Albireo
ALBIREO PHARMA, INC. (Form: 10-Q, Received: 05/11/2017 15:39:57)

 

 

UNITED STATES

SECURITIES AND EXCHANGE COMMISSION

Washington, D.C. 20549

 

FORM 10-Q

 

(Mark One)

QUARTERLY REPORT PURSUANT TO SECTION 13 OR 15(d) OF THE SECURITIES EXCHANGE ACT OF 1934

For the quarterly period ended March 31, 2017

OR

TRANSITION REPORT PURSUANT TO SECTION 13 OR 15(d) OF THE SECURITIES EXCHANGE ACT OF 1934

For the transition period from            to            .

Commission File Number 001-33451

 

Albireo Pharma, Inc.

(Exact name of registrant as specified in its charter)

 

 

Delaware
(State or other jurisdiction of incorporation or organization)

 

90-0136863
(IRS Employer Identification No.)

 

 

 

10 Post Office Square, Suite 502 South, Boston, MA

(Address of principal executive offices)

 

02109
(Zip code)

 

Registrant’s telephone number, including area code: (857) 254-5555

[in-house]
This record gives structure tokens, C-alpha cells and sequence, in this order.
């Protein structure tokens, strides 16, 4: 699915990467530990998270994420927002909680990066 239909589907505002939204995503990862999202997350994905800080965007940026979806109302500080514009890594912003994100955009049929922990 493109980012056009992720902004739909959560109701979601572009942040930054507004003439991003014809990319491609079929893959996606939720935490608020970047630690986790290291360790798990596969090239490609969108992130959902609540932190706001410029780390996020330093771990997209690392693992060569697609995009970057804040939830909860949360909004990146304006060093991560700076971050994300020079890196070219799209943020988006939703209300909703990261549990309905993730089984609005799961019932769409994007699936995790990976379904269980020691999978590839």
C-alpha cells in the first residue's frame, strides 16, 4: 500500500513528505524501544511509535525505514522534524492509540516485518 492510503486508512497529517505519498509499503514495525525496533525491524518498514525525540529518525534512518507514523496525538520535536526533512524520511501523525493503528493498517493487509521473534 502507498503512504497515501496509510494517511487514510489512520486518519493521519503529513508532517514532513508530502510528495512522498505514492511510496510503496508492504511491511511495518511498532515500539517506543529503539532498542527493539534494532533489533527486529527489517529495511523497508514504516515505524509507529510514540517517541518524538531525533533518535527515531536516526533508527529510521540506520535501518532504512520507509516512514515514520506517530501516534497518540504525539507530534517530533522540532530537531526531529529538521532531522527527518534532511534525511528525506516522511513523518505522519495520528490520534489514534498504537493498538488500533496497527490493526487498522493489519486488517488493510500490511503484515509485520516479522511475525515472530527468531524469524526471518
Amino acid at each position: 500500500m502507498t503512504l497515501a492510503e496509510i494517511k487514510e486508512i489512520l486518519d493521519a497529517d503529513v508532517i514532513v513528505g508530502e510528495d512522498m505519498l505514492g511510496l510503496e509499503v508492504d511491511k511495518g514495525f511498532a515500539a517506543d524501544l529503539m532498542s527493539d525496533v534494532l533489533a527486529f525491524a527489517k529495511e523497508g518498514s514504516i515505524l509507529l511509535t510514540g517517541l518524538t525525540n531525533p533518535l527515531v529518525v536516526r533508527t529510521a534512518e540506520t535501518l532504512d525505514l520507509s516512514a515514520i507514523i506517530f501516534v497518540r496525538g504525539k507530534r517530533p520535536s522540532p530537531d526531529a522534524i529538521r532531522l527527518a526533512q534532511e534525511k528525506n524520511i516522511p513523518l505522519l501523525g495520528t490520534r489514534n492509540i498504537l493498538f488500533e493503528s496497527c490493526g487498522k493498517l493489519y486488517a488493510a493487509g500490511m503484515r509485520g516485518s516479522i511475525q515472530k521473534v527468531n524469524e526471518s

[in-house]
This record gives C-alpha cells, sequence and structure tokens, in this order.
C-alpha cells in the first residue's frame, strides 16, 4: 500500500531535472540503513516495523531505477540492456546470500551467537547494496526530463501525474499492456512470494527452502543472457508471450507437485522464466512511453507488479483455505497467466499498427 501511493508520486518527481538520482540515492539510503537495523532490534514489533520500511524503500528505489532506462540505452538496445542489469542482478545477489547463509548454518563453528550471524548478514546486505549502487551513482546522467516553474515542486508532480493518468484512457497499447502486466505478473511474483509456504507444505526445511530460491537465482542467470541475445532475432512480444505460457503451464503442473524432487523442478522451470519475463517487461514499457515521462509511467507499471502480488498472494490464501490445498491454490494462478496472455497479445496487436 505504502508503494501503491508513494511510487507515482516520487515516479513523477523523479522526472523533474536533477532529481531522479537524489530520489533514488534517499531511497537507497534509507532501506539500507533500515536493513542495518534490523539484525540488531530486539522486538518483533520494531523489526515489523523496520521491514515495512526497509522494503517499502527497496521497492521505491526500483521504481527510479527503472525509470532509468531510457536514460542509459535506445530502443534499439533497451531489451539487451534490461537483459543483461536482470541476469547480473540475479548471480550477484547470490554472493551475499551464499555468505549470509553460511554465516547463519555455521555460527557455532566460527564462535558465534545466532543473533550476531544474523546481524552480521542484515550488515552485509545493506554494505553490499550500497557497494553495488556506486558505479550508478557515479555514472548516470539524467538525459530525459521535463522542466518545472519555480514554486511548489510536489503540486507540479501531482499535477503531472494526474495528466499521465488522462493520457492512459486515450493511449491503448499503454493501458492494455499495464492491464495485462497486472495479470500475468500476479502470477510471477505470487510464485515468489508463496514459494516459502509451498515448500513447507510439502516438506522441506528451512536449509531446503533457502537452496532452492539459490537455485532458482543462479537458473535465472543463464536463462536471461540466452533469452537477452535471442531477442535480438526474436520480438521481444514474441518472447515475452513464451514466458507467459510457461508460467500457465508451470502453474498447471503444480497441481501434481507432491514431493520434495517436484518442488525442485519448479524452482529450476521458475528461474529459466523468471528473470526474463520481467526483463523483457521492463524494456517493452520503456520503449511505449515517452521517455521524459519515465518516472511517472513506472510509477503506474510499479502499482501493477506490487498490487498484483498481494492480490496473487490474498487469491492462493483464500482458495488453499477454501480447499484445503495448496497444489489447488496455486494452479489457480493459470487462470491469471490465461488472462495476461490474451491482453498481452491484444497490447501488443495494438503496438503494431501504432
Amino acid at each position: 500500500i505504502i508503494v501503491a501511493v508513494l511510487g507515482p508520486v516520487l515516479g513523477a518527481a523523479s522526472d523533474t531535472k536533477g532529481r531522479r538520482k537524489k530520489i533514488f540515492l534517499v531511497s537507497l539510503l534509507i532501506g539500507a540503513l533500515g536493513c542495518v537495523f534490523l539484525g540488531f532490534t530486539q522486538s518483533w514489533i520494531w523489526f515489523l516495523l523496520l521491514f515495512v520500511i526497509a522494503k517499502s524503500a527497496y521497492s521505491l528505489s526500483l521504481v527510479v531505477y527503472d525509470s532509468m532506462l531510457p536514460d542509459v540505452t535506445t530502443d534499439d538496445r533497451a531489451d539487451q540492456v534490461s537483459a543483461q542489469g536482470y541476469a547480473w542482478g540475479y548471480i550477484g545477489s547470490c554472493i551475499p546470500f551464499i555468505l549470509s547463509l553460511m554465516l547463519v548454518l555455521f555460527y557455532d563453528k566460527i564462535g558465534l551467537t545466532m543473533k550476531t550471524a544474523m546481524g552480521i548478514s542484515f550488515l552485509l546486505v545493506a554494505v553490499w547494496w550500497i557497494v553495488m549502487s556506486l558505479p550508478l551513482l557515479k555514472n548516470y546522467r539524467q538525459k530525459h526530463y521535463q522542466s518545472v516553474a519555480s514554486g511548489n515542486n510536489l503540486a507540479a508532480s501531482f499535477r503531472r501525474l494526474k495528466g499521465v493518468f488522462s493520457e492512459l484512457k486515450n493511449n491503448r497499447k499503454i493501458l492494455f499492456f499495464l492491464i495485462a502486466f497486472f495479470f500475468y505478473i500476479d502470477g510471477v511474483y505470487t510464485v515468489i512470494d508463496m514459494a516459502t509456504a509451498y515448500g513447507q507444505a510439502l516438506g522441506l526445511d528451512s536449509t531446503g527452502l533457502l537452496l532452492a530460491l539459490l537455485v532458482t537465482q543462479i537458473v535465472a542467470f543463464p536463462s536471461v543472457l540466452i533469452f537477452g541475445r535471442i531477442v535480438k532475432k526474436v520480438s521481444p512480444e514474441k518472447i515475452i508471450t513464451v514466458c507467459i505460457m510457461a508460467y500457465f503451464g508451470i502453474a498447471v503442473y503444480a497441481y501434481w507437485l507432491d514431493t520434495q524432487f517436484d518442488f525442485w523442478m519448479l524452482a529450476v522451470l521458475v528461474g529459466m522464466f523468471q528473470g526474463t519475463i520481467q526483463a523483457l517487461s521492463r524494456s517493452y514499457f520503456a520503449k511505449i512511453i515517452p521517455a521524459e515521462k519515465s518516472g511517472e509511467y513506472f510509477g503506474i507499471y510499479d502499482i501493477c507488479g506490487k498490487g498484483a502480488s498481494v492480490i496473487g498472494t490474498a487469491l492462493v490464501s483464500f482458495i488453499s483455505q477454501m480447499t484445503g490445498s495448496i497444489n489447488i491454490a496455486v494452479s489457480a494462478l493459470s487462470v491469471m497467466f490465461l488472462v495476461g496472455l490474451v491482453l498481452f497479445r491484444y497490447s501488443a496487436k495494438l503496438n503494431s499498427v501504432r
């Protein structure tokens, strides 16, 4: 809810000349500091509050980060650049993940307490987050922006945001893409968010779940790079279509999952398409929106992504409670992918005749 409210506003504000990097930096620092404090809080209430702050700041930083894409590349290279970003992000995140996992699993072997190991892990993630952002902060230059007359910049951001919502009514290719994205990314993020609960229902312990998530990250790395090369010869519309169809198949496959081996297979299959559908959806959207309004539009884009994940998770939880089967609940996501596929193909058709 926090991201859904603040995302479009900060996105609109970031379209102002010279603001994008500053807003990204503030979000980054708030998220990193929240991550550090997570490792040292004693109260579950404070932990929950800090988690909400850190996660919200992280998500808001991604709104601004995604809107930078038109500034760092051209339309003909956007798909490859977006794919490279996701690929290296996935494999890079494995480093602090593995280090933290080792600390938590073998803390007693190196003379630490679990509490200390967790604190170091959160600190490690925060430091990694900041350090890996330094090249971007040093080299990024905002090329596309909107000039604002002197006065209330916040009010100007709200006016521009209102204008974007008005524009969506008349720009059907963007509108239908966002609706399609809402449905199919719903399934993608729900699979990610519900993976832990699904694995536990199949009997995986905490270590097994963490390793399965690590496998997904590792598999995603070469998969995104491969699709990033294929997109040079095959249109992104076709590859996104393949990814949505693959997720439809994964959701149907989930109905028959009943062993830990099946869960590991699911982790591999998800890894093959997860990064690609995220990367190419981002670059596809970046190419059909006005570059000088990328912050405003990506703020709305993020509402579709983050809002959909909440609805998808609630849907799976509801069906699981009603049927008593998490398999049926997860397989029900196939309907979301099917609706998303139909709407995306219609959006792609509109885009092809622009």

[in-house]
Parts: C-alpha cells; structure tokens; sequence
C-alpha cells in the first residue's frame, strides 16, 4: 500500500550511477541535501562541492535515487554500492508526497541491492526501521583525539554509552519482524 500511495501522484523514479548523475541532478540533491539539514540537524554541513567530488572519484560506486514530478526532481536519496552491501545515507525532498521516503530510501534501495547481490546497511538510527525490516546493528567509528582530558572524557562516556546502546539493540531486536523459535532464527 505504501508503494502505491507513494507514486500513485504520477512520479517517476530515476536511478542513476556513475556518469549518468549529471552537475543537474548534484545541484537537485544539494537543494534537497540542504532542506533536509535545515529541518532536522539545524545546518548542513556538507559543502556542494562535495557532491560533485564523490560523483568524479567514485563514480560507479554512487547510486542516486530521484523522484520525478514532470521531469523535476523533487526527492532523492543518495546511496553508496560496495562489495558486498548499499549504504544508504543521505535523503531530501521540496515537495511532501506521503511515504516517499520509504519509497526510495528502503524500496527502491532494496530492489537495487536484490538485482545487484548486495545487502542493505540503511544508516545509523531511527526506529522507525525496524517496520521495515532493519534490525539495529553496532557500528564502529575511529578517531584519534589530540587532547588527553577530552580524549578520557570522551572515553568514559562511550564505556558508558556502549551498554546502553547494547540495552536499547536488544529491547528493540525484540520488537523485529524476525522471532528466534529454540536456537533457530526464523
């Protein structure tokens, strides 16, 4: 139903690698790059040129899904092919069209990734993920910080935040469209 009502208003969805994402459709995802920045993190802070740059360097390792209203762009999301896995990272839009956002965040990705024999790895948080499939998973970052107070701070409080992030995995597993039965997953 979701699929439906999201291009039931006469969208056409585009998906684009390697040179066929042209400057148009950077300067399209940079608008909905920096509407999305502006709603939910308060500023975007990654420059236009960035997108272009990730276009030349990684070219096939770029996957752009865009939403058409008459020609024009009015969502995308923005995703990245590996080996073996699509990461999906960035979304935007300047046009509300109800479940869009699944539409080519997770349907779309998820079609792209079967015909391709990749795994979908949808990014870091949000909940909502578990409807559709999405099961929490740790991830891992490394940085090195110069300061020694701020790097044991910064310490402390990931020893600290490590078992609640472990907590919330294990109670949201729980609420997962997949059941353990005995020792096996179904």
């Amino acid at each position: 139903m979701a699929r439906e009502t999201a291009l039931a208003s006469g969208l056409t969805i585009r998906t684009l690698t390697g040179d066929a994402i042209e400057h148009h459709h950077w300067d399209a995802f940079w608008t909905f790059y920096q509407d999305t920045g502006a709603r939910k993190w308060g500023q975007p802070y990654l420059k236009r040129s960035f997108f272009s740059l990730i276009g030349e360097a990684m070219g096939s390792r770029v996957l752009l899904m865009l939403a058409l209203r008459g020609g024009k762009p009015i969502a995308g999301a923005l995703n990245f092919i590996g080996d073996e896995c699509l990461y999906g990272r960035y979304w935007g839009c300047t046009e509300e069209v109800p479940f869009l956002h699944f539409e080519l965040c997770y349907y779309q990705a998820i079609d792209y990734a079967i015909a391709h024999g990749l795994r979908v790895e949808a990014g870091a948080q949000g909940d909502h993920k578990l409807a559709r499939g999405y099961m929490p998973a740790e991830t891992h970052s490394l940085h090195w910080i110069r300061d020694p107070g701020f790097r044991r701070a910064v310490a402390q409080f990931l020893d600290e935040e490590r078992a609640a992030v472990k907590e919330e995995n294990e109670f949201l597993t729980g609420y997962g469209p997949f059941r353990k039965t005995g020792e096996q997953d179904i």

Indicate by check mark whether the registrant (1) has filed all reports required to be filed by Section 13 or 15(d) of the Securities Exchange Act of 1934 during the preceding 12 months (or for such shorter period that the registrant was required to file such reports), and (2) has been subject to such filing requirements for the past 90 days.     Yes       No  

Indicate by check mark whether the registrant has submitted electronically and posted on its corporate Web site, if any, every Interactive Data File required to be submitted and posted pursuant to Rule 405 of Regulation S-T (§ 232.405 of this chapter) during the preceding 12 months (or for such shorter period that the registrant was required to submit and post such files).    Yes       No  

Indicate by check mark whether the registrant is a large accelerated filer, an accelerated filer, a non-accelerated filer, a smaller reporting company, or an emerging growth company. See the definitions of “large accelerated filer,” “accelerated filer,” “smaller reporting company,” and “emerging growth company” in Rule 12b-2 of the Exchange Act.

 

Large accelerated filer

 

Accelerated filer

Non-accelerated filer

(Do not check if a smaller reporting company)

Smaller reporting company

 

 

 

Emerging growth company